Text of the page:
In an article published in
PsychCentral entitled, “Fathers Are Not Inferior Parents,” Marie Hartwell-Walker, Ed.D. wrote, “in our efforts to be
supportive of single moms, it’s important that we not become convinced
fathers are expendable. They’re not. Children who are lucky enough
to have involved fathers are children who get added benefits that a father
can provide.” We couldn’t agree more with Hartwell-Walker.
If you’re a father going through a divorce, nightmares of parental
alienation may be dancing in your head. You may break out in night sweats,
worried your children will be turned against you, or worried you’ll
be replaced by a “new boyfriend” in the near future. If you
can relate, these feelings are normal and you have plenty of company.
Hartwell-Walker goes on to say, “Children with involved fathers also
tend to develop better verbal skills and do better academically.”
Not only that, but “Girls who have a positive relationship with
their fathers are less likely to get pregnant as teens. The statistics
are startling,” says Hartwell-Walker. “Girls who have a good
to excellent relationship with their fathers are less likely to be so
needy of male love and support that they become prematurely sexually active,”
Of course, girls aren’t the only ones who benefit from having a father
around. Studies have shown that when boys have a good relationship with
their fathers, they’re “about half as likely to be in trouble
with the law,” according to Hartwell-Walker.
Why Do Fathers Give Up After Divorce?
According to The Good Men Project, “Dads often give up because it
feels like the deck is stacked against them.” This is true in many
instances, but it doesn’t have to be. If you can hire a good attorney,
you can turn things around in your favor. Here are
10 tips to follow before, during and after the
divorce process. This way, you can avoid the common pitfalls of being the dad in a
1. Don’t Move Out of the Family Home
If you move out of the house, leaving your children with your wife, you’re
sending a powerful message to the family court: “My wife is perfectly
suited to care for our children.” You see, the courts don’t
like to interrupt the status quo, especially if it’s working. If
you cannot stand living under the same roof as your wife, don’t
move until after you get a court order addressing temporary
child custody. If you intend on seeking primary physical custody of the children, don’t
think of moving out until you’ve obtained advice from a divorce attorney.
2. Keep Detailed Records
Keep detailed records of when you see the children, what you buy them
(save the receipts), and the interactions between you and their mother.
If she blasts you on Facebook, record it. If she posts pics of a new flame
while you’re still married, save the post. If she insults you, or
doesn’t let you see the kids, record it. Essentially, document everything,
especially if you anticipate a child custody battle.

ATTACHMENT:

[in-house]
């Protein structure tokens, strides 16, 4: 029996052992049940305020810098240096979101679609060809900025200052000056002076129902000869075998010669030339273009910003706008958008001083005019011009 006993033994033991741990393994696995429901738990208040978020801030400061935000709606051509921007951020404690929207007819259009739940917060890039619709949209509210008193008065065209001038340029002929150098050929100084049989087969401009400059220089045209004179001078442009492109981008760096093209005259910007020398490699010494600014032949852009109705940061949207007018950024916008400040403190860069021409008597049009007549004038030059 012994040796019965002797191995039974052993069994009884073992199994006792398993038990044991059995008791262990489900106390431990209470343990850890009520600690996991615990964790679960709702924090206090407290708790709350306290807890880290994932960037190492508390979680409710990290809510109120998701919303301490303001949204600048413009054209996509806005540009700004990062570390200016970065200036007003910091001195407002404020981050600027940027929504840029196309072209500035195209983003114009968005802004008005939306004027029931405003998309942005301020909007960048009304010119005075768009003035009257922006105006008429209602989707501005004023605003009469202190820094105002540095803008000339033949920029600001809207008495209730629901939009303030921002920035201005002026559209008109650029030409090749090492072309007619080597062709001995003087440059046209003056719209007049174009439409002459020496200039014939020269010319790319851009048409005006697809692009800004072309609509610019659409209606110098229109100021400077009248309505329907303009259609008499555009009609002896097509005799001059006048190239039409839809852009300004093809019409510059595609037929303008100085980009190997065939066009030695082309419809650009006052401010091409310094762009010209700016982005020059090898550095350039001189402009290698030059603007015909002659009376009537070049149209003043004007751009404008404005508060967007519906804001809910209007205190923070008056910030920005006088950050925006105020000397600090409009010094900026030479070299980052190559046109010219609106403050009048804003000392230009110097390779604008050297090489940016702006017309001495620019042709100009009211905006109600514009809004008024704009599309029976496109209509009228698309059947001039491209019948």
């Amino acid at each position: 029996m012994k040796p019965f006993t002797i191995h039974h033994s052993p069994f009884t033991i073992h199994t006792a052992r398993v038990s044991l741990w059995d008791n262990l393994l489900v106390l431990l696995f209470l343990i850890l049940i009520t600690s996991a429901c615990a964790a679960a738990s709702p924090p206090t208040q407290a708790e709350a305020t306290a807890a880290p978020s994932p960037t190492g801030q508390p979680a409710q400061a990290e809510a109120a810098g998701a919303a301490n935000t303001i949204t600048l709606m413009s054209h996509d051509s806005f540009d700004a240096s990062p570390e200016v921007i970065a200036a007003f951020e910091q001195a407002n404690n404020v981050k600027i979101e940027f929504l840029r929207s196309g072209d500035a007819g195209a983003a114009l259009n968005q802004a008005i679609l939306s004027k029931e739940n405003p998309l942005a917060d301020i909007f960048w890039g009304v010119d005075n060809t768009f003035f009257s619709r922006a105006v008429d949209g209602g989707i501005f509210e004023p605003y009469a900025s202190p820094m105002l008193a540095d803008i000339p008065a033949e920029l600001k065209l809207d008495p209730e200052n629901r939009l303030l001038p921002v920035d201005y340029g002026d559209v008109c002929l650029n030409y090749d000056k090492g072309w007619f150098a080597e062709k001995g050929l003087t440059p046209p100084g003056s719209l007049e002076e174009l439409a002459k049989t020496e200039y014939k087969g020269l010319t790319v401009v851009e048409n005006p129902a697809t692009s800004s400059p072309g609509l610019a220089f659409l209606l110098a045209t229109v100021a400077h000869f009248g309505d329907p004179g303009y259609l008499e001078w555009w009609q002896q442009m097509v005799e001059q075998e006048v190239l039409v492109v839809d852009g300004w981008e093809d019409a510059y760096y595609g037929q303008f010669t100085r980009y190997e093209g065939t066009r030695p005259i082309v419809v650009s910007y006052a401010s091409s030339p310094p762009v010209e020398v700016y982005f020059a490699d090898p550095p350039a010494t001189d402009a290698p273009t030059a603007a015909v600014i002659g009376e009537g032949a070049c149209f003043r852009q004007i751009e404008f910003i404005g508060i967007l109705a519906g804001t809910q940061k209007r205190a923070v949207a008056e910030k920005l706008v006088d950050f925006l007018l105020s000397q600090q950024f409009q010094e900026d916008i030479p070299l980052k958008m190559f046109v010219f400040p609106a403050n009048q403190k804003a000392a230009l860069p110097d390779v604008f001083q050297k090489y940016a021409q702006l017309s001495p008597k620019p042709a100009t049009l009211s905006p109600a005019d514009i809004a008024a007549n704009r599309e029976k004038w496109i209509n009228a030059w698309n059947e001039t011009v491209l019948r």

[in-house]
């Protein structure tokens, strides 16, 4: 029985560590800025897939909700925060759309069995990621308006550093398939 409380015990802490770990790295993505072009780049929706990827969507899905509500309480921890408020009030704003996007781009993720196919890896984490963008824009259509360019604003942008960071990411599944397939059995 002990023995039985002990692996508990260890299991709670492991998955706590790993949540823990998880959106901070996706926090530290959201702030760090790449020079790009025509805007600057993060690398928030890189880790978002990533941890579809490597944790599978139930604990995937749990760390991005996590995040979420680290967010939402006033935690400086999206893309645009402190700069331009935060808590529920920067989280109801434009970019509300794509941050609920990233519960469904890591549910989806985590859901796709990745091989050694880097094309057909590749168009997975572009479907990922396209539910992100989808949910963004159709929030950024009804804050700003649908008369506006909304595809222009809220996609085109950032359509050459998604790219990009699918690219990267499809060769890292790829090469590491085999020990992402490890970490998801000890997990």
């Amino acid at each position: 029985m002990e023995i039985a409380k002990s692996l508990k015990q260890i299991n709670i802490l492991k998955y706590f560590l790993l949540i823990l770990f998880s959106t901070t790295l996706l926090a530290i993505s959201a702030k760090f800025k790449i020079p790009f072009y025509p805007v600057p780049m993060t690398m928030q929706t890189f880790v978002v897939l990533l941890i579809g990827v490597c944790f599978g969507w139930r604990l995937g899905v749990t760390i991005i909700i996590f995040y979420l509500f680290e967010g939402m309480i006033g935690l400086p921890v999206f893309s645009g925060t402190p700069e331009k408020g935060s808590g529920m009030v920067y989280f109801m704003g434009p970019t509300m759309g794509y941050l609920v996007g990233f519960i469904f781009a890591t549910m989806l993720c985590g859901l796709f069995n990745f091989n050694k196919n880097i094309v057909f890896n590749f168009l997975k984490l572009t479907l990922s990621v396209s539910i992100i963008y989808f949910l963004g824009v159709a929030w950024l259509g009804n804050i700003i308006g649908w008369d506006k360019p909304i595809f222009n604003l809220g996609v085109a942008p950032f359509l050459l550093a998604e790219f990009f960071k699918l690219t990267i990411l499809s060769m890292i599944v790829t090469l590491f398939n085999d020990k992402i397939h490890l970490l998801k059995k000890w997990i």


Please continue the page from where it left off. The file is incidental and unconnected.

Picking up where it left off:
3. Take the High Road
One of the best ways to have a smooth divorce is to take the high road.
This means keeping the dirty details of your divorce to yourself, with
the exception of a few close friends and family members. For example,
there’s no reason to send a group text to the moms and dads on the
soccer team that your wife is cheating on you with your eight-year-old’s
coach. If you’re able to act like a mature adult, it will help calm
4. Be on Your Best Behavior
Amid divorce, be on your best behavior. This means limit public drinking,
avoid jumping into a new relationship while you’re still married,
keep quiet on social media, and spare the insults directed toward your
wife. Otherwise, irresponsible behavior can backfire and affect the outcome
of your divorce.
6. Find Experienced and Competent Legal Counsel
This one is a no-brainer, but it’s surprising how many fathers (and
mothers) act before speaking to an attorney. For instance, a concerned
father may whisk his kids away from his mentally unstable wife without
realizing the legal consequences. Or, he may move in with his new girlfriend,
only to lose all chances of getting physical custody.
7. See Your Children Often
One of the best ways to make yourself bulletproof during and after a divorce
is to remain INVOLVED in your children’s lives. This means seeing
them frequently, volunteering in their class, taking them to extracurricular
activities or showing up to all of these events, and helping out wherever
you can as far as your kids are concerned. Do whatever your schedule permits!
8. Look for Emotional Outlets
Let’s face it, divorce is stressful, especially if you’re
going to be paying
spousal support, child support, and health insurance. That said, you have to take care
of you. Whether that means seeing a therapist, speaking with a priest,
rabbi, pastor, or bishop at your church, or taking a long camping trip.
Look for support that will help you deal with your emotions.
9. Take Care of Yourself
Stress can wreak havoc on our bodies, and divorce can definitely affect
one physically. Now is a great time to hit the gym, take up running or
bicycling, get into boxing, or find another sport like rugby that can
help you keep your mind and body busy. As a plus, you can get into the
best shape of your life. Don’t forget to eat right, get sufficient
rest, and avoid overdoing it on the junk food and alcohol.
10. Expect the Unexpected
You just never know how you, your children, and your wife are going to
deal with the divorce. If you find yourself going through analysis paralysis,
you can reach out to a professional therapist or counselor, or read books
on divorce or children and divorce. If you’re internalizing too
much, it’s best to look for outside advice and support.
If you’re on the brink of divorce,
call Claery & Hammond, LLP for a free consultation. We can navigate you through the uncertain waters